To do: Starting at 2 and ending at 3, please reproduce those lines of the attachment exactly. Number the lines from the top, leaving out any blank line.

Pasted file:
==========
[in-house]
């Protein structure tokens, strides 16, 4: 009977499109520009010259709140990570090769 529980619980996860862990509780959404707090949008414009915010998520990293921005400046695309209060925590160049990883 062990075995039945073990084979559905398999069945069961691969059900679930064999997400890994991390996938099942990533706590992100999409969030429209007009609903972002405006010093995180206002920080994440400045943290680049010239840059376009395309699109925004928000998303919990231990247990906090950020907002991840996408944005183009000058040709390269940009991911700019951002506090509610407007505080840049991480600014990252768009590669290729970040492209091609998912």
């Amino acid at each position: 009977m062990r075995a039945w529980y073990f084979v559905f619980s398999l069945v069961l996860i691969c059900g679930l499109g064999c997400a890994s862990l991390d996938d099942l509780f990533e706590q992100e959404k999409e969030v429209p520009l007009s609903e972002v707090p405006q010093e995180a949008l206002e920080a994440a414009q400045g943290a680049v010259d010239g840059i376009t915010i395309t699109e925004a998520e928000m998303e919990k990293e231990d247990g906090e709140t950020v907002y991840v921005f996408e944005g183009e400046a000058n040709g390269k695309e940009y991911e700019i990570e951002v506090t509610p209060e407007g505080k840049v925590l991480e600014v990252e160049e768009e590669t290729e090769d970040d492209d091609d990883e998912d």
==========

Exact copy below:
């Protein structure tokens, strides 16, 4: 009977499109520009010259709140990570090769 529980619980996860862990509780959404707090949008414009915010998520990293921005400046695309209060925590160049990883 062990075995039945073990084979559905398999069945069961691969059900679930064999997400890994991390996938099942990533706590992100999409969030429209007009609903972002405006010093995180206002920080994440400045943290680049010239840059376009395309699109925004928000998303919990231990247990906090950020907002991840996408944005183009000058040709390269940009991911700019951002506090509610407007505080840049991480600014990252768009590669290729970040492209091609998912």
């Amino acid at each position: 009977m062990r075995a039945w529980y073990f084979v559905f619980s398999l069945v069961l996860i691969c059900g679930l499109g064999c997400a890994s862990l991390d996938d099942l509780f990533e706590q992100e959404k999409e969030v429209p520009l007009s609903e972002v707090p405006q010093e995180a949008l206002e920080a994440a414009q400045g943290a680049v010259d010239g840059i376009t915010i395309t699109e925004a998520e928000m998303e919990k990293e231990d247990g906090e709140t950020v907002y991840v921005f996408e944005g183009e400046a000058n040709g390269k695309e940009y991911e700019i990570e951002v506090t509610p209060e407007g505080k840049v925590l991480e600014v990252e160049e768009e590669t290729e090769d970040d492209d091609d990883e998912d």